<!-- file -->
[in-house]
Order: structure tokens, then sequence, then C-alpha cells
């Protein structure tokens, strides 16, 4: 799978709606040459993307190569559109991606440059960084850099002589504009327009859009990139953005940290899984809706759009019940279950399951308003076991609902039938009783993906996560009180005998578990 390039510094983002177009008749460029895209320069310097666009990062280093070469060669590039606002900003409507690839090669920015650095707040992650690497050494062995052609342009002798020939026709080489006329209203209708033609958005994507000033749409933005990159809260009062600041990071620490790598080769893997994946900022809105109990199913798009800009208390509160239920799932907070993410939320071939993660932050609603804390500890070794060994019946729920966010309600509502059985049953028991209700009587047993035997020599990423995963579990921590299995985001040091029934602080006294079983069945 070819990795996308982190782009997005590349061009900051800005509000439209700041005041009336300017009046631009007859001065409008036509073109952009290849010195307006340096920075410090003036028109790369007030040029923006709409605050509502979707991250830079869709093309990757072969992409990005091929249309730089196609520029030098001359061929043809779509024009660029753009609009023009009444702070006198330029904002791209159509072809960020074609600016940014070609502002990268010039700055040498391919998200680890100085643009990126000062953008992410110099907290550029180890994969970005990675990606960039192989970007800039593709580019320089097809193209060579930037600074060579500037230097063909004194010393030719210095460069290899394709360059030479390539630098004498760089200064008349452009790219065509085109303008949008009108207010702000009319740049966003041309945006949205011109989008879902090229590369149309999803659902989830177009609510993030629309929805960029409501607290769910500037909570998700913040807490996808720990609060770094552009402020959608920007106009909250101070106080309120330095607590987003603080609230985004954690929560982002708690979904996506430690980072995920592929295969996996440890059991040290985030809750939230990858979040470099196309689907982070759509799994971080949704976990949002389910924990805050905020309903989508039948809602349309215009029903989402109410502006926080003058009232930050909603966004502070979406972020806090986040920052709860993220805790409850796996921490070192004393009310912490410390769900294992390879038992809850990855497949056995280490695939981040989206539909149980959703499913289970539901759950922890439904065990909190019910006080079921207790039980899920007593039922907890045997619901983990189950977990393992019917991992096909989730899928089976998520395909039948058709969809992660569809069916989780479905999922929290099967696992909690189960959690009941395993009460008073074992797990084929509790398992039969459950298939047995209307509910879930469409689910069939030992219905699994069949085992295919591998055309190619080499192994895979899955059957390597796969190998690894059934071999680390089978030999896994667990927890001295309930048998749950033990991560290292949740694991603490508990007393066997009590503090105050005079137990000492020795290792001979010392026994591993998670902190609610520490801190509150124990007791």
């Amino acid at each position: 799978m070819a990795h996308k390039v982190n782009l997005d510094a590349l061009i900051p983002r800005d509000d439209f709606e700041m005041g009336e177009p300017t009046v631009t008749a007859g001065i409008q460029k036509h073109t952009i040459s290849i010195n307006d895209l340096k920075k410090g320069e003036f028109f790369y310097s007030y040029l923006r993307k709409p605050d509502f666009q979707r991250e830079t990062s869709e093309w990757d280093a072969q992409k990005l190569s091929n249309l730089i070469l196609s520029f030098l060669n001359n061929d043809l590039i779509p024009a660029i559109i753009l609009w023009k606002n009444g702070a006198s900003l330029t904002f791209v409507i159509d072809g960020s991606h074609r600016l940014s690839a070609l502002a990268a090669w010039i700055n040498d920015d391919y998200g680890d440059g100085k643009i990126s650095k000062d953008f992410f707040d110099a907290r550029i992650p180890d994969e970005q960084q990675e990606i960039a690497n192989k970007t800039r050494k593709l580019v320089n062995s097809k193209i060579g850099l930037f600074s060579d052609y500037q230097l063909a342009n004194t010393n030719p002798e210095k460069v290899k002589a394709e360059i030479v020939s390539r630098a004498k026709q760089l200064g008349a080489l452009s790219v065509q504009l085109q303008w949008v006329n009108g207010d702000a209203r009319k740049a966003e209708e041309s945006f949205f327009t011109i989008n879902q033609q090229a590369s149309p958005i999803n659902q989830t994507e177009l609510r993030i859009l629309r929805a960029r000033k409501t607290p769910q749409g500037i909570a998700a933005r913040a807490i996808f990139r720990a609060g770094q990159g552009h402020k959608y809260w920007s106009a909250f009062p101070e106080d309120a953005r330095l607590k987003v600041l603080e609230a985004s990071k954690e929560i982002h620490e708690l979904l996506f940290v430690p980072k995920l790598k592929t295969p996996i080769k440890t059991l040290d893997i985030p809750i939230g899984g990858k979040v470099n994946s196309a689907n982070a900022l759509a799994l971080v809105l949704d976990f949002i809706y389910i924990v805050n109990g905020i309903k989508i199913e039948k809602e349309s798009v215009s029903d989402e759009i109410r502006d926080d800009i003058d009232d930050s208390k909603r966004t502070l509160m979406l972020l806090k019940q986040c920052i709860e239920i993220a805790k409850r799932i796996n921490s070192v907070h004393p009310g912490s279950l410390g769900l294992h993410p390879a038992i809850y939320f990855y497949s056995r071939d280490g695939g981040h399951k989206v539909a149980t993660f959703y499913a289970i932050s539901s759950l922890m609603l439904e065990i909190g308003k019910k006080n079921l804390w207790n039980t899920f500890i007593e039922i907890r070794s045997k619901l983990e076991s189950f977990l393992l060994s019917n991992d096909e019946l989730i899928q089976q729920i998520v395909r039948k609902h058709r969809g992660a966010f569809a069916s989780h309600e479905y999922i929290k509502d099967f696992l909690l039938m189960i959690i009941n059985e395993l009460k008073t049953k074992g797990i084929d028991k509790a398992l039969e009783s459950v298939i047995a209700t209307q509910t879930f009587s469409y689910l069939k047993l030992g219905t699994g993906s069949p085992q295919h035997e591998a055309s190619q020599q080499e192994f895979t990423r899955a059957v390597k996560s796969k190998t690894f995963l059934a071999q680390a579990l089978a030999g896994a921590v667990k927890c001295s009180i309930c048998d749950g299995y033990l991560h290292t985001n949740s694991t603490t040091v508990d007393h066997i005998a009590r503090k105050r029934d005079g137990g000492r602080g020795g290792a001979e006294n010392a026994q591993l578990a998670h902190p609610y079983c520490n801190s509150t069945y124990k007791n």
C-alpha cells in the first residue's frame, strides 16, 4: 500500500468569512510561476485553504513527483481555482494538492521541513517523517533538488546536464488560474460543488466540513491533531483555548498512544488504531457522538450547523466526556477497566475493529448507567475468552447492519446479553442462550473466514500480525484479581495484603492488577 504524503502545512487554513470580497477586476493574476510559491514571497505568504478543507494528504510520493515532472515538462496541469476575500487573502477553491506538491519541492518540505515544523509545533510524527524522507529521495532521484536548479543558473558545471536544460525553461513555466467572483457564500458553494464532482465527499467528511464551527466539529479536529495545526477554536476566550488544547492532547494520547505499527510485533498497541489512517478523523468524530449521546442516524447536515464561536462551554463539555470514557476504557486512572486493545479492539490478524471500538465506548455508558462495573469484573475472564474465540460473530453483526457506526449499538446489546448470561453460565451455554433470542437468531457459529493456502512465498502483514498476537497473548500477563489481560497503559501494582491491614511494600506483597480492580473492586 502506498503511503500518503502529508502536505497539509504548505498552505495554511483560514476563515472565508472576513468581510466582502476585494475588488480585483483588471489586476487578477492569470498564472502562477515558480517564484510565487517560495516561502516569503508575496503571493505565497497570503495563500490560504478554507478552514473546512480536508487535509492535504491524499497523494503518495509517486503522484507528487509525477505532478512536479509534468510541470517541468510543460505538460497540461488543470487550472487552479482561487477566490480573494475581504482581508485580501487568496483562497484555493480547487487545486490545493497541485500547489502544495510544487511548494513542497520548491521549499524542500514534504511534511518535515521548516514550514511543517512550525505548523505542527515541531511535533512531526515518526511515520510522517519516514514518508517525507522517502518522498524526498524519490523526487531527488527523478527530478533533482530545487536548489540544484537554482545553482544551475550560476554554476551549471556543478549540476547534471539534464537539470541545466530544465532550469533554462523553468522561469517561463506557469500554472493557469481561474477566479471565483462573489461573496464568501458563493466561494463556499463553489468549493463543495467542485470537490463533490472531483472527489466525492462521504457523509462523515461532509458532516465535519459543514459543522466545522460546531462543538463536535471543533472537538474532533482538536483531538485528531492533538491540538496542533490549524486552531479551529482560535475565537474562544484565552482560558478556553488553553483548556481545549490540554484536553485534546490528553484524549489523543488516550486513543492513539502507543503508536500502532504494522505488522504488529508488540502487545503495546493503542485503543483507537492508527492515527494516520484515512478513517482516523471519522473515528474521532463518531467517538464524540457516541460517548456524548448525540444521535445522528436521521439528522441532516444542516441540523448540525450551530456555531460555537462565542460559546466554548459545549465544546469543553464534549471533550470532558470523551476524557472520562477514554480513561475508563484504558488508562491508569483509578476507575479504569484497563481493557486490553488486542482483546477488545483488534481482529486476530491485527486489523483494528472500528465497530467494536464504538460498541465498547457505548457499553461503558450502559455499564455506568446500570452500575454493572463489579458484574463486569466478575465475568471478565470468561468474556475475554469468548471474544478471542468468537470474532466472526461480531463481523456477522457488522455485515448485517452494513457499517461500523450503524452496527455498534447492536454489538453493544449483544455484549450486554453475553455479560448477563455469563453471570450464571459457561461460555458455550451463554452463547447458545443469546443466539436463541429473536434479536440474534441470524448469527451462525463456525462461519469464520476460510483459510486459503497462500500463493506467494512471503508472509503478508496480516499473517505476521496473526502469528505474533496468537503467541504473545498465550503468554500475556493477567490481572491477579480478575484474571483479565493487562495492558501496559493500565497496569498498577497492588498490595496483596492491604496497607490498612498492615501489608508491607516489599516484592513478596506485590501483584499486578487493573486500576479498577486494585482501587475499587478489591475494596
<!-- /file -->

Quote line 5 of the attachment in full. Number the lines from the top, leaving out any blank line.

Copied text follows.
C-alpha cells in the first residue's frame, strides 16, 4: 500500500468569512510561476485553504513527483481555482494538492521541513517523517533538488546536464488560474460543488466540513491533531483555548498512544488504531457522538450547523466526556477497566475493529448507567475468552447492519446479553442462550473466514500480525484479581495484603492488577 504524503502545512487554513470580497477586476493574476510559491514571497505568504478543507494528504510520493515532472515538462496541469476575500487573502477553491506538491519541492518540505515544523509545533510524527524522507529521495532521484536548479543558473558545471536544460525553461513555466467572483457564500458553494464532482465527499467528511464551527466539529479536529495545526477554536476566550488544547492532547494520547505499527510485533498497541489512517478523523468524530449521546442516524447536515464561536462551554463539555470514557476504557486512572486493545479492539490478524471500538465506548455508558462495573469484573475472564474465540460473530453483526457506526449499538446489546448470561453460565451455554433470542437468531457459529493456502512465498502483514498476537497473548500477563489481560497503559501494582491491614511494600506483597480492580473492586 502506498503511503500518503502529508502536505497539509504548505498552505495554511483560514476563515472565508472576513468581510466582502476585494475588488480585483483588471489586476487578477492569470498564472502562477515558480517564484510565487517560495516561502516569503508575496503571493505565497497570503495563500490560504478554507478552514473546512480536508487535509492535504491524499497523494503518495509517486503522484507528487509525477505532478512536479509534468510541470517541468510543460505538460497540461488543470487550472487552479482561487477566490480573494475581504482581508485580501487568496483562497484555493480547487487545486490545493497541485500547489502544495510544487511548494513542497520548491521549499524542500514534504511534511518535515521548516514550514511543517512550525505548523505542527515541531511535533512531526515518526511515520510522517519516514514518508517525507522517502518522498524526498524519490523526487531527488527523478527530478533533482530545487536548489540544484537554482545553482544551475550560476554554476551549471556543478549540476547534471539534464537539470541545466530544465532550469533554462523553468522561469517561463506557469500554472493557469481561474477566479471565483462573489461573496464568501458563493466561494463556499463553489468549493463543495467542485470537490463533490472531483472527489466525492462521504457523509462523515461532509458532516465535519459543514459543522466545522460546531462543538463536535471543533472537538474532533482538536483531538485528531492533538491540538496542533490549524486552531479551529482560535475565537474562544484565552482560558478556553488553553483548556481545549490540554484536553485534546490528553484524549489523543488516550486513543492513539502507543503508536500502532504494522505488522504488529508488540502487545503495546493503542485503543483507537492508527492515527494516520484515512478513517482516523471519522473515528474521532463518531467517538464524540457516541460517548456524548448525540444521535445522528436521521439528522441532516444542516441540523448540525450551530456555531460555537462565542460559546466554548459545549465544546469543553464534549471533550470532558470523551476524557472520562477514554480513561475508563484504558488508562491508569483509578476507575479504569484497563481493557486490553488486542482483546477488545483488534481482529486476530491485527486489523483494528472500528465497530467494536464504538460498541465498547457505548457499553461503558450502559455499564455506568446500570452500575454493572463489579458484574463486569466478575465475568471478565470468561468474556475475554469468548471474544478471542468468537470474532466472526461480531463481523456477522457488522455485515448485517452494513457499517461500523450503524452496527455498534447492536454489538453493544449483544455484549450486554453475553455479560448477563455469563453471570450464571459457561461460555458455550451463554452463547447458545443469546443466539436463541429473536434479536440474534441470524448469527451462525463456525462461519469464520476460510483459510486459503497462500500463493506467494512471503508472509503478508496480516499473517505476521496473526502469528505474533496468537503467541504473545498465550503468554500475556493477567490481572491477579480478575484474571483479565493487562495492558501496559493500565497496569498498577497492588498490595496483596492491604496497607490498612498492615501489608508491607516489599516484592513478596506485590501483584499486578487493573486500576479498577486494585482501587475499587478489591475494596